In the past 7 years I have gotten onto Facebook (in2008), gotten off (also in 2008), gotten on again (in2010, on orders from my publisher to promote my book), gotten off for short intervals, and now left again (this time for good, I swear) in late 2013.
The things that I miss most about Facebook are its usefulness as a means of passive communication/networking with friends and family far afield, but MOSTLY its function as a microblogging site with a friendly audience.
As a mom to three children, I realized that scrapbooking and babybooking as my mother and her mother did it, recording children’s heights and weights alongside photos and filling in the blanks of Baby’s first bath _____ and Baby’s first words _____ were not for me. Too hard to keep up, too time consuming. When my kids (now 9, 7, and 3.5) say something funny, I am just as likely to forget it as I am to remember it to write down in some pastel colored baby book gathering dust in the guest bedroom.
Facebook provided an accessible and easy to update forum or platform for me in which to record and instantly share my progeny’s funny, witty, poignant, or curious statements and questions.
One thing I didn’t like about Facebook’s pervasive reach into my life is that I started hearing snippets and planning to put them on Facebook, rather than sitting in the moment and hearing / responding to my child’s words and thoughts. This, in part, is why I am finished with Facebook.
As technology becomes more widely accessible, the aesthetic of the web changes. When the web was young, websites included flashy banners, beeping icons and dancing babies, simply because they could. People were showing off the ways that they could use the technology available to them, and this was considered aesthetically pleasing. Once everyone was able to use these objects of flare, however, their aesthetic value dropped significantly. Now coming across a website that does something as simple as play music (without permission) is considered accosting.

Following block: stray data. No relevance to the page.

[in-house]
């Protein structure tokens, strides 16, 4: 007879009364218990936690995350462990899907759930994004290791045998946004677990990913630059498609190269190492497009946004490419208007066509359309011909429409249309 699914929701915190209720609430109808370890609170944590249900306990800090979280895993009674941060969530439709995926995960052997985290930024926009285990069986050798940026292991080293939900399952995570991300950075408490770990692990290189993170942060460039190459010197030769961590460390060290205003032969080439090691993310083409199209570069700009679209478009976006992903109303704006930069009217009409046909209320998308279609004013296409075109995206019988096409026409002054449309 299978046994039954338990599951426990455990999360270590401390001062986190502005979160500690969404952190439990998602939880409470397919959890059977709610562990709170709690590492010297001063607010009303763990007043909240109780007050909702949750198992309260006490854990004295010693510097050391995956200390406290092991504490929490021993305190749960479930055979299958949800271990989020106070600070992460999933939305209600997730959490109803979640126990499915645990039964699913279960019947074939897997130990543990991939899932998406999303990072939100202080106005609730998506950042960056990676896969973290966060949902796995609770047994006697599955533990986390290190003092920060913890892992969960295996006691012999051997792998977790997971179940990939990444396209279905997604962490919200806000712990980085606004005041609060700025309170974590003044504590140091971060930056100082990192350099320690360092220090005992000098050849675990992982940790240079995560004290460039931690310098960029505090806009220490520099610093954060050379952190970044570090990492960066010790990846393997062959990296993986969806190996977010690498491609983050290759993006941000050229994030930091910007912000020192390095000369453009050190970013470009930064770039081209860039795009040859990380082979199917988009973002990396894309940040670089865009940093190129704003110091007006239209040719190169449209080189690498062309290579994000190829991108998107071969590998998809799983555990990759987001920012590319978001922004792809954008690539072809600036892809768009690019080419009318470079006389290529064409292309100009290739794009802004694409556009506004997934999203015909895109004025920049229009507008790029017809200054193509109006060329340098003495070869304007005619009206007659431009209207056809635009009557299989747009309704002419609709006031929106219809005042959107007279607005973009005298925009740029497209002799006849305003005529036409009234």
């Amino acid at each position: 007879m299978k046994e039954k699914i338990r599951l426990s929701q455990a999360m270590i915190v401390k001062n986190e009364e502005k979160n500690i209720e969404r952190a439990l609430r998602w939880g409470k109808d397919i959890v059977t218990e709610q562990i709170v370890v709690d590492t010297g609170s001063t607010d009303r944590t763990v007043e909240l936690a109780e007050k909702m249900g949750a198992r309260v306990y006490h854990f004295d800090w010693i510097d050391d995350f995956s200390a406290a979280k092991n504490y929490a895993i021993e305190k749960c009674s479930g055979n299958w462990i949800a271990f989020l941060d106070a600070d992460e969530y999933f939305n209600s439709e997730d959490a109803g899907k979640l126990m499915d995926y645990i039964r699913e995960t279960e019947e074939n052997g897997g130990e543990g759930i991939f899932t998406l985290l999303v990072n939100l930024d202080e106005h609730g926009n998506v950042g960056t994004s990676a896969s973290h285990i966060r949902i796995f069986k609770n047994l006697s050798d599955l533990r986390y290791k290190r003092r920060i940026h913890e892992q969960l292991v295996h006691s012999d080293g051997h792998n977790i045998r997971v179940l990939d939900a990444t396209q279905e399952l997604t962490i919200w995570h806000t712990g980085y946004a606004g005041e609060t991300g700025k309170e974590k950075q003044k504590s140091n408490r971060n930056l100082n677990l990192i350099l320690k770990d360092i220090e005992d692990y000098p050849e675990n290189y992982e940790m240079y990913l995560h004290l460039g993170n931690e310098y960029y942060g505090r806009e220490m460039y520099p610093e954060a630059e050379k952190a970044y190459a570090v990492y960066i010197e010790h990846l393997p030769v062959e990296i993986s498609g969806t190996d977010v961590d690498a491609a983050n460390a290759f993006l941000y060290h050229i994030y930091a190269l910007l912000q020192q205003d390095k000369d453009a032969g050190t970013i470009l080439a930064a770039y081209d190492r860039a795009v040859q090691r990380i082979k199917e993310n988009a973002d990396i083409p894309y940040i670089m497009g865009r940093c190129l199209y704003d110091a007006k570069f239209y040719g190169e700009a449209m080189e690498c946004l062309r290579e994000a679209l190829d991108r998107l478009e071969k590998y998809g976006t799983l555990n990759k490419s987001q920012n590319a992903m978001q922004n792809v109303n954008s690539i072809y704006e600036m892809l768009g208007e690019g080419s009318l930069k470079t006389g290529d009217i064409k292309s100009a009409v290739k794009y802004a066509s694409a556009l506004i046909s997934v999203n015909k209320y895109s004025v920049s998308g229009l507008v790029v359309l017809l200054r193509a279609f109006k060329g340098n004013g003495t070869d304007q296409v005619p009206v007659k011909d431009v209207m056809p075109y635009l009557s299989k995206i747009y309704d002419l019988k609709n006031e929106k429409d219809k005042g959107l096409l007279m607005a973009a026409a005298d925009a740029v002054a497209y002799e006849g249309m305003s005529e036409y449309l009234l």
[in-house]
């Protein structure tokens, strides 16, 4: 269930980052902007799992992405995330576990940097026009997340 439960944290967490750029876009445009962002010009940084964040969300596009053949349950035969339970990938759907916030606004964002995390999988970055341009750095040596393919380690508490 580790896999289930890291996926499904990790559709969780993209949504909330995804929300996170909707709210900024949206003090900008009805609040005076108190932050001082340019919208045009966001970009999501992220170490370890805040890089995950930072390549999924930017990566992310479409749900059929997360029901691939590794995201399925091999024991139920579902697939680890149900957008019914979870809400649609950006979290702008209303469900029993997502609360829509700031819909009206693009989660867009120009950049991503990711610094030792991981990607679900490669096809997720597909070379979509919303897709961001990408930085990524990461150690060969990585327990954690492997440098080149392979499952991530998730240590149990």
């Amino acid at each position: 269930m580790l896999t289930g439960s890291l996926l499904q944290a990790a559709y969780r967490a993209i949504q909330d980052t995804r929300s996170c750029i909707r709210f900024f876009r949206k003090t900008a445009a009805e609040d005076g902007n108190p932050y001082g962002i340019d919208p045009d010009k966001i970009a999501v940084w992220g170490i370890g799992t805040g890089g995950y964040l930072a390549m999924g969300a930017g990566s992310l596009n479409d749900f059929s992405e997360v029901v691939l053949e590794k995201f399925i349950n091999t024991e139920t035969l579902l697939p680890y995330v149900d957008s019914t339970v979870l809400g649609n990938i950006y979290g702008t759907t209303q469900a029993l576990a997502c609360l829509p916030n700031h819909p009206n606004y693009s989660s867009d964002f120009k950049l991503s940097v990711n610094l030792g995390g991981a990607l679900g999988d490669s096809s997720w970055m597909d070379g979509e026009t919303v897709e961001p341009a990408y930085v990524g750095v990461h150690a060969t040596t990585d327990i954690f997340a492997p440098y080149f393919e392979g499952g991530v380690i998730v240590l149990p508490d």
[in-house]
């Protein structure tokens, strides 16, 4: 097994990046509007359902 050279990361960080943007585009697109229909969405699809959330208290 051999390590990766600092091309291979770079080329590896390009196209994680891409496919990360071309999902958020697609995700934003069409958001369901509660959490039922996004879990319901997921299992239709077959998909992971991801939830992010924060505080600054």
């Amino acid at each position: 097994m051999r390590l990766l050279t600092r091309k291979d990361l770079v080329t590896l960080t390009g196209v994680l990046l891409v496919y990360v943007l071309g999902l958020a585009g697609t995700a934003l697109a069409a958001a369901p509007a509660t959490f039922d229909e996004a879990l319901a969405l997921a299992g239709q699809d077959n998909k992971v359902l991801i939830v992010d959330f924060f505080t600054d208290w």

Somewhat paradoxically, the web has adopted a simpler, cleaner aesthetic now that everyone has the ability to make things as garishly flamboyant as they desire. In 2007, myspace pages frequently featured custom themes and backgrounds that people used to express both their individuality and their many interests. But now, most twitter and facebook pages opt for uniform designs that only distinguish themselves from one another with one self picture.
As I’ve become more acquainted with the web since I first started “blogging” on LiveJournal and obsessively updating my Myspace and Facebook pages as a high school student, I realize that, besides the fact that I haven’t gotten much better with using technology, I’ve changed the way I view myself and the way I want to present myself to the people who “follow” my online life. I went from solely complaining about what it was like to be an angsty teenager in his first “real” relationship in high school to trying to establish what Lena Dunham would call a “quirky web presence” for myself: one that combines the necessary personal flairs to keep people interested and to allow them to get to know me but also aspects that reach beyond just me and into the culture in which I am immersed. As my few Facebook friends would tell you, “culture” for me usually ends up being something along the lines of sharing my thoughts on Britney Spears’ newest train wreck of an album or praising Lorde for being the fresh, weird New Zealand goddess that she is. But my trends in posting over the last seven years have shown a dramatic shift in who I am as an individual, and maybe even as a writer. I like to fancy myself a bit more “evolved” these days, especially when I can make a wisecrack about literary theory and popular culture at the same time. That’s all well and good, and I like the way I am on the web; I just wish there was more of me to go around.